Long Beach aims for playoffs


It has been over a decade since the Long Beach girls’ soccer team played a postseason game, but coach Tara Wesselhoft feels she has a squad in 2013 that can snap the program’s playoff drought.

The Lady Marines return several talented players from last year’s team that went 5-6-1 and was in playoff contention in Conference AA-2 all the way to the end of the season. Long Beach got off on the right foot with a 3-1 non-league win Sept. 11 at Oceanside, which competes in the higher Conference AA-1 division. 

“Our goal is to make the playoffs,” said Wesselhoft, who is in her second year as Long Beach’s varsity coach and has been coaching with the program for 11 years. “This is one of the strongest senior classes I’ve seen in Long Beach.”

The Lady Marines’ experienced group of seniors is led by Clemson-bound center-midfielder Sharon Horgan, who missed her entire junior campaign with an ACL tear. “She is a great all-around player,” Wesselhoft said of Horgan, who scored two goals in the victory at Oceanside. “She is tough. She is pretty much a wall.”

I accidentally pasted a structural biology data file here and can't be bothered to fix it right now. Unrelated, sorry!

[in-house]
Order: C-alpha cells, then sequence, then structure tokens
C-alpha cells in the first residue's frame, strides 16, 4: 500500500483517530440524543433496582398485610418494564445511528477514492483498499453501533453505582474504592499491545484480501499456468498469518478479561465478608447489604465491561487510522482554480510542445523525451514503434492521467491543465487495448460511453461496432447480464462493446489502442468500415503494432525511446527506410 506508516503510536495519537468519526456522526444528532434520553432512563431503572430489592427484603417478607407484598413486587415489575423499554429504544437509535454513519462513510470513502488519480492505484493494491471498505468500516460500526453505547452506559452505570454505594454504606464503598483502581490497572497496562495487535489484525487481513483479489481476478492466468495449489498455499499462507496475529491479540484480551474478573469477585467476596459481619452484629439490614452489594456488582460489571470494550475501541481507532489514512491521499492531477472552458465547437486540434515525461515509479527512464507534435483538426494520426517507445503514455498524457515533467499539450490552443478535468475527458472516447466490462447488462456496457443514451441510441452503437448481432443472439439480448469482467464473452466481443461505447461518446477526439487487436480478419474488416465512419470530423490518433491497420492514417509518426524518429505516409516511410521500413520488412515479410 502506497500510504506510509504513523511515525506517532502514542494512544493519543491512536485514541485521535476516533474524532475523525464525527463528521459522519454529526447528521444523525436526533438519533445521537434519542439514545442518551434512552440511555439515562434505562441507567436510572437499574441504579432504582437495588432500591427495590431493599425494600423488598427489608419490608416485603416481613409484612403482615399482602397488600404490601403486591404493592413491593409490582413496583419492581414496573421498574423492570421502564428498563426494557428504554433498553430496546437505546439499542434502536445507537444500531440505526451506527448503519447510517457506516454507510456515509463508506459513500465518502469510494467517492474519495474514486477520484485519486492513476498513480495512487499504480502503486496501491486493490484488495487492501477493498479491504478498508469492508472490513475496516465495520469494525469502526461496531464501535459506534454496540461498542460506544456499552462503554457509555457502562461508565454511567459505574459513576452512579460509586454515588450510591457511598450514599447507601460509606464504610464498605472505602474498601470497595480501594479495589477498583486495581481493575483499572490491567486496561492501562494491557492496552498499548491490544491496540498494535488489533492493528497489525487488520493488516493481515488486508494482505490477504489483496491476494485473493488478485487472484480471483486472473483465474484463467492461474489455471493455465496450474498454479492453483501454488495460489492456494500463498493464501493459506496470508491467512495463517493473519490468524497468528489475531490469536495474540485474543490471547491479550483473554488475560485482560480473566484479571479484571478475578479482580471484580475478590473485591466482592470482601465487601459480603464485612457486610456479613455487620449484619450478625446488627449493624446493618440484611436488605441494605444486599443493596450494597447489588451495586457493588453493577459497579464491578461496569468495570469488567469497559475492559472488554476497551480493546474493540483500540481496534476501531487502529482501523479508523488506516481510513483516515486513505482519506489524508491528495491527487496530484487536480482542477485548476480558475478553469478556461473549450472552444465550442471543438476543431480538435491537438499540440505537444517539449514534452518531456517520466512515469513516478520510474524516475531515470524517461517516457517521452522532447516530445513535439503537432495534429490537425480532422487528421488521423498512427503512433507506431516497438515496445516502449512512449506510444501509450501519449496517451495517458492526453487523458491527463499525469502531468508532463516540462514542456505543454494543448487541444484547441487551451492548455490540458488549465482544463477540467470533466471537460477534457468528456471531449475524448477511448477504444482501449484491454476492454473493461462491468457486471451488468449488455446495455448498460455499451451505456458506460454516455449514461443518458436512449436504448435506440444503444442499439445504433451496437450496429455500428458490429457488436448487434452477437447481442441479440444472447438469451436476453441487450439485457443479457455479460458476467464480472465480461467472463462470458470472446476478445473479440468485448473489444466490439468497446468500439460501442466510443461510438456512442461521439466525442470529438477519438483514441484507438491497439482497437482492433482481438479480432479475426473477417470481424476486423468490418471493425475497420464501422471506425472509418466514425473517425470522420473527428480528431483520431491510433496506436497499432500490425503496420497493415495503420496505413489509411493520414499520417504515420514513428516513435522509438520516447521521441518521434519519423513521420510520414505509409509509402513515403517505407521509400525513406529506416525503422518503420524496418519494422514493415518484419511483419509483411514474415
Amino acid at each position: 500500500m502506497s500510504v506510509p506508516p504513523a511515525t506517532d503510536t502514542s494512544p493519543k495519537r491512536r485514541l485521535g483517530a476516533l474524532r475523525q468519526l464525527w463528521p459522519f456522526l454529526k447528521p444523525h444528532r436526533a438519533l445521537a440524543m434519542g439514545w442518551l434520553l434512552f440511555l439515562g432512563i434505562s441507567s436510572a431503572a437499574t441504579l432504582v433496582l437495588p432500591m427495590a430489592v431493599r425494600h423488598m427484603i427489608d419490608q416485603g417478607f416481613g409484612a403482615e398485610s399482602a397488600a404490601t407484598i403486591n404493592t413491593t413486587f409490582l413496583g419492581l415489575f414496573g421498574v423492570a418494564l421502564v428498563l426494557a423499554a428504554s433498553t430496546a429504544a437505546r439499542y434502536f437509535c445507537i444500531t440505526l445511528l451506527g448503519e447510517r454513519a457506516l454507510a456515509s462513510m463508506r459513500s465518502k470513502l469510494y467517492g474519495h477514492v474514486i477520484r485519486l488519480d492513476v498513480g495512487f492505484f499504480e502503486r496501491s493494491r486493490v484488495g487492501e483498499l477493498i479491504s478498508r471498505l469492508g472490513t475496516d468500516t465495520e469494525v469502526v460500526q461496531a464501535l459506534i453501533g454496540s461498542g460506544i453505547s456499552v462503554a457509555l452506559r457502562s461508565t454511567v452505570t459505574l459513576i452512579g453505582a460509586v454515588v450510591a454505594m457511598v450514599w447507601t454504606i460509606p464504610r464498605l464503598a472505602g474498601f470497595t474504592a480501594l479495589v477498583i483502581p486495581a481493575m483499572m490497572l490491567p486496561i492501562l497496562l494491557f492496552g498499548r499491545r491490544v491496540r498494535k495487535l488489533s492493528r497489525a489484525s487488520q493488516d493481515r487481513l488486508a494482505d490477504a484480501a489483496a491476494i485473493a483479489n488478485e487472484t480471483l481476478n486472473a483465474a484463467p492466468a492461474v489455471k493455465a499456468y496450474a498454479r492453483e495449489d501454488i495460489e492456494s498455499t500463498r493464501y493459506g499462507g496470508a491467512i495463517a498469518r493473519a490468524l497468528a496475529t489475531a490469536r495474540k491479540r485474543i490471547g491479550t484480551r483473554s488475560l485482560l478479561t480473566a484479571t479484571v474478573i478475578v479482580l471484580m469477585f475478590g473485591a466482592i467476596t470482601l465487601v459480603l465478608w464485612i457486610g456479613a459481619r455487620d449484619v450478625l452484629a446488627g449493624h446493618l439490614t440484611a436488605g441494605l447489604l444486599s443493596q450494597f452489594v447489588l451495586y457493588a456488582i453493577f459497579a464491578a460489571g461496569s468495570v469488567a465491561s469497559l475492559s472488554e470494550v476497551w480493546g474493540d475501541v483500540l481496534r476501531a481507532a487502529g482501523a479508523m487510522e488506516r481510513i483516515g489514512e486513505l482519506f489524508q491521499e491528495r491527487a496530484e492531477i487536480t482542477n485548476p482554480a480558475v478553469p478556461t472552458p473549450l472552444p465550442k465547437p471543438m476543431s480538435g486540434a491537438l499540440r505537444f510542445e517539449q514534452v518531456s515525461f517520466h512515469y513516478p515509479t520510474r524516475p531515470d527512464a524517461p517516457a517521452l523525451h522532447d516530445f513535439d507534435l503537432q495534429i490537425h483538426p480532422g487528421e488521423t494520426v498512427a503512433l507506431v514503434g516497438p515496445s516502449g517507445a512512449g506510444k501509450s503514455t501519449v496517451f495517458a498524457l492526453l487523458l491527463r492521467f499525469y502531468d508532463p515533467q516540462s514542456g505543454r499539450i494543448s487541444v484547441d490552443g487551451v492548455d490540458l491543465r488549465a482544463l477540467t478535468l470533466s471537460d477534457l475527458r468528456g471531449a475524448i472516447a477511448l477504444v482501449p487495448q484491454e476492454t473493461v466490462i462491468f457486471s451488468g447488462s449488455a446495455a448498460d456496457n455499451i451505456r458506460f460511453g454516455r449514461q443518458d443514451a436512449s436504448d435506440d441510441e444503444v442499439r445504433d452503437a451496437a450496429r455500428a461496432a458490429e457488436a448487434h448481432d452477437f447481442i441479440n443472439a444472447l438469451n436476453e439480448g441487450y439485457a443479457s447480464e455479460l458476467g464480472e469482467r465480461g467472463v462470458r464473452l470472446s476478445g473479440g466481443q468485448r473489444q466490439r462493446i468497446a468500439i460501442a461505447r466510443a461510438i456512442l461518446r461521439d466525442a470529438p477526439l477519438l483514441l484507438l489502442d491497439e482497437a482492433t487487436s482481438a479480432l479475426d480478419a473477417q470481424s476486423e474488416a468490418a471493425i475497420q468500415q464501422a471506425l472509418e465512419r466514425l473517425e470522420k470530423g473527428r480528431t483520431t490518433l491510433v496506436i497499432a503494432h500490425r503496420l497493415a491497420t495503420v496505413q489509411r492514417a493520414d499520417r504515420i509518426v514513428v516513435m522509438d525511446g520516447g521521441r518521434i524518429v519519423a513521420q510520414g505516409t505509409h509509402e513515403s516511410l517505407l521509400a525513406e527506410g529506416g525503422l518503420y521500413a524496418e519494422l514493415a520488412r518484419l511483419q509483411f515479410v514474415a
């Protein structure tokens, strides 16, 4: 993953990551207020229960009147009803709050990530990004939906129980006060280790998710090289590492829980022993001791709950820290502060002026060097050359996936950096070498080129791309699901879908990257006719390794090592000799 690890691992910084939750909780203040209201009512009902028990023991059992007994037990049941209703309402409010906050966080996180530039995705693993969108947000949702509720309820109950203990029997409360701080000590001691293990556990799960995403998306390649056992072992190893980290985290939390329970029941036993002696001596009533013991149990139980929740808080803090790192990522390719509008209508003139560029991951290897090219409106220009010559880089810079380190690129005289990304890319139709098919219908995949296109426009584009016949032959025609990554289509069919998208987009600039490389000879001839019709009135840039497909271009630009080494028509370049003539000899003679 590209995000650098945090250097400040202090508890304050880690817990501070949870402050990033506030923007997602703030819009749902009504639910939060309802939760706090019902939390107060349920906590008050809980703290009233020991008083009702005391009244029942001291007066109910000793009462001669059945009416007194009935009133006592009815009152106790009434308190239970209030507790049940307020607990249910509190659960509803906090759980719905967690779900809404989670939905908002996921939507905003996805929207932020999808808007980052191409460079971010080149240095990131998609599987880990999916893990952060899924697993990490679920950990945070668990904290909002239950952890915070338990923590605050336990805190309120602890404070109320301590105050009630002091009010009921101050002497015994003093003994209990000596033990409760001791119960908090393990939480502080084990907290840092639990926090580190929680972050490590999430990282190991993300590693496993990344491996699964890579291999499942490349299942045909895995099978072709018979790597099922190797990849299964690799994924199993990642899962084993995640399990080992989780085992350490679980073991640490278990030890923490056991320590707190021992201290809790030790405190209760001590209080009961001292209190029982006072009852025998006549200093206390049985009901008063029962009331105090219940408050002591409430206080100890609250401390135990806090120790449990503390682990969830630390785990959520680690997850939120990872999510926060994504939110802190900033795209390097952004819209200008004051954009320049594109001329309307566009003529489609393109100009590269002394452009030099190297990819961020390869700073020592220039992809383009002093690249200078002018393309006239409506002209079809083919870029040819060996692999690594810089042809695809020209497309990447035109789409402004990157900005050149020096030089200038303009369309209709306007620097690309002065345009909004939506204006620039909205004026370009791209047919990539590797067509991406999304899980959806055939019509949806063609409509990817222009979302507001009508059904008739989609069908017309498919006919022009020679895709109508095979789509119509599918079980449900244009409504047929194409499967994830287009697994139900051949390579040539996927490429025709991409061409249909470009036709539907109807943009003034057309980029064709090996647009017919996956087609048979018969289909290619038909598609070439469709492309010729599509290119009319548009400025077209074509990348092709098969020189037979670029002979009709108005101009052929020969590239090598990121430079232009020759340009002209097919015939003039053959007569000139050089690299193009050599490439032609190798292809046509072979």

Joining Horgan in the center-midfield is Jessica Shrek, who competed for the U.S. at the Maccabi Games in Israel this past summer. “Every year she has gotten better and better,” Wesselhoft said of Shrek, who has received interest from colleges to continue her soccer career. “She makes plays happen.”

A senior who will anchor the Marine defense is sweeper Melissa Rubin, who has started since she was a freshman. “She holds our team together,” Wesselhoft said of Rubin. “She has been one of my leaders.”

Rubin will try and prevent shot attempts against senior goalkeeper Shawna Sprewell, who is starting for the first time on varsity after serving as backup the past two seasons. Sprewell recorded nine saves in the opening win.

Two young players who play a big role in Long Beach’s offensive attack are freshman midfielders Kelly DiResto and Chrystal Posada, who both started on varsity as eighth graders in 2012. Senior Allyson Peysner also plays a key role.

“They are like veterans already,” said Wesselhoft of her two freshman starters.

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